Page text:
• I think any print with various medium to dark tones in it will work great. I have some dark blue variegated prints that I’ve been using for 4 years and they still aren’t showing any stains. I don’t know why, but I’ll look for the same thing when I replace them. I just stay away from white or very light stuff for everyday. Even if you bleach them occasionally, they can get greasy stains that won’t come out and just look ugly. BTW, I’ve also made square coasters of similar prints, but in flannel. and they are great, too.

    • alana says:

      Just to agree with everyone who has chimed in here- dark prints are great. I find that maroon/ dark blue/ purple are especially forgiving.

  31. Lisa says:

    Everyone in our family has there own special napkin ring. Used napkins get put in their ring and placed in a pretty basket.

  32. If you like having matching napkins but want to re-use them, a napkin ring for each person can work too. We did cloth napkins for a while when I was a kid, and that was part of it. I loved my bunny napkin ring!

  33. Amy says:

    We have used Tekla towels from Ikea as napkins for the last several years.
    http://www.ikea.com/us/en/catalog/products/10100909/

    Even though they only cost $0.79/towel they wear like iron and can be bleached if they happen to encounter something that really stains like red wine or tomato sauce. Plus I love the simple red stripe!

  34. mary says:

    Ah yes, cloth napkins. And while we’re at it-aprons and tablecloths. To say nothing of linen closets, lavender sachets and backyard clotheslines!

  35. Debbie Ricciardi says:

    Hi Alana,
    Just finished making a batch of your granola, smells so wonderful. Anyway, took a few minutes to read what everyone had to say about cloth napkins. We have used them for a very long time. We use silver, antique napkin rings with them that I started collecting a long time ago…search for them whenever we travel. I only buy the napkin rings with names on them and sometimes choose them for the name alone. One of my favorites, Celine Pauline, and many others. Friends know I collect them so have received them as gifts for birthdays and Christmas. Thus my collection has grown…our guests really enjoy having a new name for the night and they are always a great conversation starter. I love knowing that we are using something that someone else enjoyed. Tonight John’s napkin ring was engraved with the initials JR from June 6, 1928. Hopefully Cea and Reid will love these as much as I do….they will have them someday…or maybe Ben and Ella!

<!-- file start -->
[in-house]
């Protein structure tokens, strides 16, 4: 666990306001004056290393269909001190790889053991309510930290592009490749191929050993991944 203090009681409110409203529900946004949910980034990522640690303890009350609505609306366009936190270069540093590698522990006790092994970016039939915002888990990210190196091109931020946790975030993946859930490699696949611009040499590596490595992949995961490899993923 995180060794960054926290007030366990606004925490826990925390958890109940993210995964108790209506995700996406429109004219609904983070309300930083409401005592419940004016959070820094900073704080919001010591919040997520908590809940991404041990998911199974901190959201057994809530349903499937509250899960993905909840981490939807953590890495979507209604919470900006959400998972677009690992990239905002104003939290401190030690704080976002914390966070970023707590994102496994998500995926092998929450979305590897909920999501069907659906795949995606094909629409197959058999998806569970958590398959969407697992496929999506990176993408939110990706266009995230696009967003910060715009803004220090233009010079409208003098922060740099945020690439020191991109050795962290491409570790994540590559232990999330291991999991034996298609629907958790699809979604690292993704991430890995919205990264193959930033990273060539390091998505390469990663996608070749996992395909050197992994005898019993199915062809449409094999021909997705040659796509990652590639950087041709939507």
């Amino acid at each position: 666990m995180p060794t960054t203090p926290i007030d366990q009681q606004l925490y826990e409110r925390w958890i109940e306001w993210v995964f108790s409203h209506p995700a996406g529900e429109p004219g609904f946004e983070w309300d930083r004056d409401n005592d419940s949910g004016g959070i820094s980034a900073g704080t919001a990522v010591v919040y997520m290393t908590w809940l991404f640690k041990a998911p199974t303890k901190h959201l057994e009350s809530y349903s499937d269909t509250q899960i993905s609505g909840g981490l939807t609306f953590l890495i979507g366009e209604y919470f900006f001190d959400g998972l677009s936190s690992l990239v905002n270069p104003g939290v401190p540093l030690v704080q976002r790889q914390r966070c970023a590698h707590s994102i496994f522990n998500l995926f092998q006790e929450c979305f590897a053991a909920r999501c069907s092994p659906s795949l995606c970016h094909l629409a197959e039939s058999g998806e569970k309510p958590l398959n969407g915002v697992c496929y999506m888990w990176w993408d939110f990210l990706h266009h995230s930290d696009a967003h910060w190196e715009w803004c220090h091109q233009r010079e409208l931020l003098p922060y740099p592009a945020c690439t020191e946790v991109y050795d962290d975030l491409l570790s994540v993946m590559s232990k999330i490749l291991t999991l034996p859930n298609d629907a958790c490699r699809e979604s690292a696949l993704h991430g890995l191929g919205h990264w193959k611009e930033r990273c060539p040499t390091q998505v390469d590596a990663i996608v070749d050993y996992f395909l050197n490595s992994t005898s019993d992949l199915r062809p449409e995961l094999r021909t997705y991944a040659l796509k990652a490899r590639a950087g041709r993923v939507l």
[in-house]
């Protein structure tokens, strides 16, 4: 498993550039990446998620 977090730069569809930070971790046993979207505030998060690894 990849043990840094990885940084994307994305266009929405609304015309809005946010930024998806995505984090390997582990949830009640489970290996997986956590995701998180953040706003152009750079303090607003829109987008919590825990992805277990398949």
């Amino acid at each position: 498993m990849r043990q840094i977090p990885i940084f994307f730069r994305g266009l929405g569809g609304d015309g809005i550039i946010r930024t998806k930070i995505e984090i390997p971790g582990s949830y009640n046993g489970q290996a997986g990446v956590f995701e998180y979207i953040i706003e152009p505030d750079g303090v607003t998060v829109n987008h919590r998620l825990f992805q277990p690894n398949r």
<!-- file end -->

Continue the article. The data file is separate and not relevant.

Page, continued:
• alana says:

      Oh, I love this, Debbie. So special. I always love how Cea has such a respect and love for tradition and special things, and I see where she gets it!

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  38. Daniella says:

    Wow what a great idea to assign napkins! We go through our napkins so fast, I already have enough laundry as it is and I KNOW we are washing practically clean napkins sometimes. We already have them in a variety of colors and patterns. Thanks! I’ll have to start this :)

  39. Sarah E. says:

    It’s so funny you mention this. I’ve used cloth napkins for economical reasons since I first moved out of my parents’ home. I just couldn’t stomach spending the small amount of disposable income I had on something I would use only a few times and throw away. I ended up getting a whole slew of napkins at a few tags sales and from other family members. We hosted many-a-dinner party when we lived in Oregon and I remember people always commenting on the napkins. Here I thought it was so normal, but I guess it’s really not. Such a small thing, but it can make dinner time special and lessen your grocery bill.

  40. I stumbled on your blog and I am so glad I did. I too have transformed my kitchen in to reusing everyday household items. i was so passionate about it that I started my own company a little over a year ago. The response has been tremendous. I am having a blast and realizing that this is so easy to incorporate into your lives. Anyway, just wanted to reach out to you and let you know that I share your passion. You can check out my website and also I have a facebook page under Smartkin. Kathryn

    • alana says:

      Thanks for sharing the link,Kathryn- great snack bags too! For those in the comments looking for cloth napkin sources, she’s at smartkin.net